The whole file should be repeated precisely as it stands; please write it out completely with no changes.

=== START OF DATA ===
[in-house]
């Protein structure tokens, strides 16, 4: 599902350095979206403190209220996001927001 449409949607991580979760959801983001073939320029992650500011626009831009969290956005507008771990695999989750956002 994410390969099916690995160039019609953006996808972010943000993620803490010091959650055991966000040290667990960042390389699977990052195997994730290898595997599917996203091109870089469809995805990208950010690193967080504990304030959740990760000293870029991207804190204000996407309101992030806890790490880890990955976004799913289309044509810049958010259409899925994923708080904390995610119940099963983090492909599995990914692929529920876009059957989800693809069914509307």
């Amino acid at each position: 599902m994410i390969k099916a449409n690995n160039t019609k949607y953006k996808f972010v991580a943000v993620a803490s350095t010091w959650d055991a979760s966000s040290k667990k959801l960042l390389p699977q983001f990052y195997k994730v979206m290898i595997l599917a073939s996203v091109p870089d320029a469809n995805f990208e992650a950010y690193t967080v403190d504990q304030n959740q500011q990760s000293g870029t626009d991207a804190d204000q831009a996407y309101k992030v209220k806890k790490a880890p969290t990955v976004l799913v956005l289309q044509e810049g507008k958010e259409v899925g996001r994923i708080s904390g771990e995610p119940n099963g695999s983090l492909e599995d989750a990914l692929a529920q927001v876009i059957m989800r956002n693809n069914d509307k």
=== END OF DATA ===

[in-house]
């Protein structure tokens, strides 16, 4: 599902350095979206403190209220996001927001 449409949607991580979760959801983001073939320029992650500011626009831009969290956005507008771990695999989750956002 994410390969099916690995160039019609953006996808972010943000993620803490010091959650055991966000040290667990960042390389699977990052195997994730290898595997599917996203091109870089469809995805990208950010690193967080504990304030959740990760000293870029991207804190204000996407309101992030806890790490880890990955976004799913289309044509810049958010259409899925994923708080904390995610119940099963983090492909599995990914692929529920876009059957989800693809069914509307």
């Amino acid at each position: 599902m994410i390969k099916a449409n690995n160039t019609k949607y953006k996808f972010v991580a943000v993620a803490s350095t010091w959650d055991a979760s966000s040290k667990k959801l960042l390389p699977q983001f990052y195997k994730v979206m290898i595997l599917a073939s996203v091109p870089d320029a469809n995805f990208e992650a950010y690193t967080v403190d504990q304030n959740q500011q990760s000293g870029t626009d991207a804190d204000q831009a996407y309101k992030v209220k806890k790490a880890p969290t990955v976004l799913v956005l289309q044509e810049g507008k958010e259409v899925g996001r994923i708080s904390g771990e995610p119940n099963g695999s983090l492909e599995d989750a990914l692929a529920q927001v876009i059957m989800r956002n693809n069914d509307k």